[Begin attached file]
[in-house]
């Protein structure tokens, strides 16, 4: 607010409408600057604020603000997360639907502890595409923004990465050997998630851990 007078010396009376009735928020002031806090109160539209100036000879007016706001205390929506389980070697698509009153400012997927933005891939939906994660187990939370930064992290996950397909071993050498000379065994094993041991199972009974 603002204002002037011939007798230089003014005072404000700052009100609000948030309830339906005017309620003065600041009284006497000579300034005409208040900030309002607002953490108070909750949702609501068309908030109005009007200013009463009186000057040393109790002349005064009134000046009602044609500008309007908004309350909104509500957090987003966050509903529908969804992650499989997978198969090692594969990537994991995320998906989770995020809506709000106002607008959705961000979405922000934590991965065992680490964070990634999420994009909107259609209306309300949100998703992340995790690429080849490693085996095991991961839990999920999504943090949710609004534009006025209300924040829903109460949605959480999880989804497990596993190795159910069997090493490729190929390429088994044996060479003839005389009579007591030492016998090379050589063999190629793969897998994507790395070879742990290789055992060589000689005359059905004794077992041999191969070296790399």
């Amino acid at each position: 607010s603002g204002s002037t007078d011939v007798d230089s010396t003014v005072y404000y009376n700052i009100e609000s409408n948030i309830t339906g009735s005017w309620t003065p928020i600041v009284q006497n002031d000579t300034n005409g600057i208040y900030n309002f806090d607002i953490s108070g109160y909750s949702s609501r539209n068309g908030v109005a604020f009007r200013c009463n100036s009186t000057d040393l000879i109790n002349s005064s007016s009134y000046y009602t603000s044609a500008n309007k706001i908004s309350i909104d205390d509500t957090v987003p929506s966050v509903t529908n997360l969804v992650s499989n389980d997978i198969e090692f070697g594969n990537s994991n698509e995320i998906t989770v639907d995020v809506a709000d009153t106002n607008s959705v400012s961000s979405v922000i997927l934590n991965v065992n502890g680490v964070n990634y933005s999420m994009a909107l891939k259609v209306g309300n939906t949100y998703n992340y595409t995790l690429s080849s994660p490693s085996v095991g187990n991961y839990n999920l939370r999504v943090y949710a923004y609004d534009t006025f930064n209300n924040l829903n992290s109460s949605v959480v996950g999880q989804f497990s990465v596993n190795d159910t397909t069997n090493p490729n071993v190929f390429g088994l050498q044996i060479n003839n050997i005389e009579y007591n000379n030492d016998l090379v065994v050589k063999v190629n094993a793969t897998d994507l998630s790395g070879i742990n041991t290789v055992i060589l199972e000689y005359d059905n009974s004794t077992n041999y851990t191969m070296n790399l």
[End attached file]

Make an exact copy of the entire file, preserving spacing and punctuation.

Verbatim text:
[in-house]
């Protein structure tokens, strides 16, 4: 607010409408600057604020603000997360639907502890595409923004990465050997998630851990 007078010396009376009735928020002031806090109160539209100036000879007016706001205390929506389980070697698509009153400012997927933005891939939906994660187990939370930064992290996950397909071993050498000379065994094993041991199972009974 603002204002002037011939007798230089003014005072404000700052009100609000948030309830339906005017309620003065600041009284006497000579300034005409208040900030309002607002953490108070909750949702609501068309908030109005009007200013009463009186000057040393109790002349005064009134000046009602044609500008309007908004309350909104509500957090987003966050509903529908969804992650499989997978198969090692594969990537994991995320998906989770995020809506709000106002607008959705961000979405922000934590991965065992680490964070990634999420994009909107259609209306309300949100998703992340995790690429080849490693085996095991991961839990999920999504943090949710609004534009006025209300924040829903109460949605959480999880989804497990596993190795159910069997090493490729190929390429088994044996060479003839005389009579007591030492016998090379050589063999190629793969897998994507790395070879742990290789055992060589000689005359059905004794077992041999191969070296790399």
């Amino acid at each position: 607010s603002g204002s002037t007078d011939v007798d230089s010396t003014v005072y404000y009376n700052i009100e609000s409408n948030i309830t339906g009735s005017w309620t003065p928020i600041v009284q006497n002031d000579t300034n005409g600057i208040y900030n309002f806090d607002i953490s108070g109160y909750s949702s609501r539209n068309g908030v109005a604020f009007r200013c009463n100036s009186t000057d040393l000879i109790n002349s005064s007016s009134y000046y009602t603000s044609a500008n309007k706001i908004s309350i909104d205390d509500t957090v987003p929506s966050v509903t529908n997360l969804v992650s499989n389980d997978i198969e090692f070697g594969n990537s994991n698509e995320i998906t989770v639907d995020v809506a709000d009153t106002n607008s959705v400012s961000s979405v922000i997927l934590n991965v065992n502890g680490v964070n990634y933005s999420m994009a909107l891939k259609v209306g309300n939906t949100y998703n992340y595409t995790l690429s080849s994660p490693s085996v095991g187990n991961y839990n999920l939370r999504v943090y949710a923004y609004d534009t006025f930064n209300n924040l829903n992290s109460s949605v959480v996950g999880q989804f497990s990465v596993n190795d159910t397909t069997n090493p490729n071993v190929f390429g088994l050498q044996i060479n003839n050997i005389e009579y007591n000379n030492d016998l090379v065994v050589k063999v190629n094993a793969t897998d994507l998630s790395g070879i742990n041991t290789v055992i060589l199972e000689y005359d059905n009974s004794t077992n041999y851990t191969m070296n790399l």